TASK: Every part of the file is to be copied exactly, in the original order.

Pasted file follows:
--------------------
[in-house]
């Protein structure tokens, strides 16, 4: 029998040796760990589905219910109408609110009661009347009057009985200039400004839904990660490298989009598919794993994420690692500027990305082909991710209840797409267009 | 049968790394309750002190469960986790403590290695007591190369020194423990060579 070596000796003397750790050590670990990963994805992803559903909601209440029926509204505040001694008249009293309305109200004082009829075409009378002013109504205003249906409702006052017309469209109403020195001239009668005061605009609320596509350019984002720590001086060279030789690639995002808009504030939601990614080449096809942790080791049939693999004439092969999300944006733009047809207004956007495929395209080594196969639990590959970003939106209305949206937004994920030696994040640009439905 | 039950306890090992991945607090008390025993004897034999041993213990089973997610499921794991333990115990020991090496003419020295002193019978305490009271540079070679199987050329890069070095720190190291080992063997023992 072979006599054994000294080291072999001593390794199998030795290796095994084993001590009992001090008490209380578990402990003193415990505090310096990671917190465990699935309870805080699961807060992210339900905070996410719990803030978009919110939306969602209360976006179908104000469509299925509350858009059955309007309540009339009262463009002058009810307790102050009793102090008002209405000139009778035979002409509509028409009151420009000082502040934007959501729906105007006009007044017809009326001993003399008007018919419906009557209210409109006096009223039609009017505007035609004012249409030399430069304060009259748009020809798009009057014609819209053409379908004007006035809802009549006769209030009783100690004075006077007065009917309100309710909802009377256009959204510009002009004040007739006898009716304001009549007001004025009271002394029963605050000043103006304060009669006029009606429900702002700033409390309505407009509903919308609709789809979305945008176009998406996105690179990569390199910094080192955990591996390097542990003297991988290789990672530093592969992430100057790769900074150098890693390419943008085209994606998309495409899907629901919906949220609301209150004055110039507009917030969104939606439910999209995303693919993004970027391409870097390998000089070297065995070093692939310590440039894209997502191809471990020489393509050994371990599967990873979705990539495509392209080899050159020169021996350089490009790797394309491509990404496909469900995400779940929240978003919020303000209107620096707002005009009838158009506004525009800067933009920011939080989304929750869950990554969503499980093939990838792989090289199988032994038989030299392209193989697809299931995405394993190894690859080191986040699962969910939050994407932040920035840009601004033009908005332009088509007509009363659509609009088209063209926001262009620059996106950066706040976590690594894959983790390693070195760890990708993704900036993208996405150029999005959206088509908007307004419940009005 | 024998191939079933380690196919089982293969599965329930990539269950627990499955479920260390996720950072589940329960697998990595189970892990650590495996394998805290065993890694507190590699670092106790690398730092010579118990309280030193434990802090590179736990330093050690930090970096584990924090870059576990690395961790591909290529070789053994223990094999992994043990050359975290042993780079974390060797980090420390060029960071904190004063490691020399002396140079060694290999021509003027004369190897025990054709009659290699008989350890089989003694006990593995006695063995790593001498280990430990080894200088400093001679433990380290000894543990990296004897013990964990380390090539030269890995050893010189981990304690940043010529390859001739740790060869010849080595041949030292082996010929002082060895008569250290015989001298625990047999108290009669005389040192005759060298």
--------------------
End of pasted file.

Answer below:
[in-house]
């Protein structure tokens, strides 16, 4: 029998040796760990589905219910109408609110009661009347009057009985200039400004839904990660490298989009598919794993994420690692500027990305082909991710209840797409267009 | 049968790394309750002190469960986790403590290695007591190369020194423990060579 070596000796003397750790050590670990990963994805992803559903909601209440029926509204505040001694008249009293309305109200004082009829075409009378002013109504205003249906409702006052017309469209109403020195001239009668005061605009609320596509350019984002720590001086060279030789690639995002808009504030939601990614080449096809942790080791049939693999004439092969999300944006733009047809207004956007495929395209080594196969639990590959970003939106209305949206937004994920030696994040640009439905 | 039950306890090992991945607090008390025993004897034999041993213990089973997610499921794991333990115990020991090496003419020295002193019978305490009271540079070679199987050329890069070095720190190291080992063997023992 072979006599054994000294080291072999001593390794199998030795290796095994084993001590009992001090008490209380578990402990003193415990505090310096990671917190465990699935309870805080699961807060992210339900905070996410719990803030978009919110939306969602209360976006179908104000469509299925509350858009059955309007309540009339009262463009002058009810307790102050009793102090008002209405000139009778035979002409509509028409009151420009000082502040934007959501729906105007006009007044017809009326001993003399008007018919419906009557209210409109006096009223039609009017505007035609004012249409030399430069304060009259748009020809798009009057014609819209053409379908004007006035809802009549006769209030009783100690004075006077007065009917309100309710909802009377256009959204510009002009004040007739006898009716304001009549007001004025009271002394029963605050000043103006304060009669006029009606429900702002700033409390309505407009509903919308609709789809979305945008176009998406996105690179990569390199910094080192955990591996390097542990003297991988290789990672530093592969992430100057790769900074150098890693390419943008085209994606998309495409899907629901919906949220609301209150004055110039507009917030969104939606439910999209995303693919993004970027391409870097390998000089070297065995070093692939310590440039894209997502191809471990020489393509050994371990599967990873979705990539495509392209080899050159020169021996350089490009790797394309491509990404496909469900995400779940929240978003919020303000209107620096707002005009009838158009506004525009800067933009920011939080989304929750869950990554969503499980093939990838792989090289199988032994038989030299392209193989697809299931995405394993190894690859080191986040699962969910939050994407932040920035840009601004033009908005332009088509007509009363659509609009088209063209926001262009620059996106950066706040976590690594894959983790390693070195760890990708993704900036993208996405150029999005959206088509908007307004419940009005 | 024998191939079933380690196919089982293969599965329930990539269950627990499955479920260390996720950072589940329960697998990595189970892990650590495996394998805290065993890694507190590699670092106790690398730092010579118990309280030193434990802090590179736990330093050690930090970096584990924090870059576990690395961790591909290529070789053994223990094999992994043990050359975290042993780079974390060797980090420390060029960071904190004063490691020399002396140079060694290999021509003027004369190897025990054709009659290699008989350890089989003694006990593995006695063995790593001498280990430990080894200088400093001679433990380290000894543990990296004897013990964990380390090539030269890995050893010189981990304690940043010529390859001739740790060869010849080595041949030292082996010929002082060895008569250290015989001298625990047999108290009669005389040192005759060298």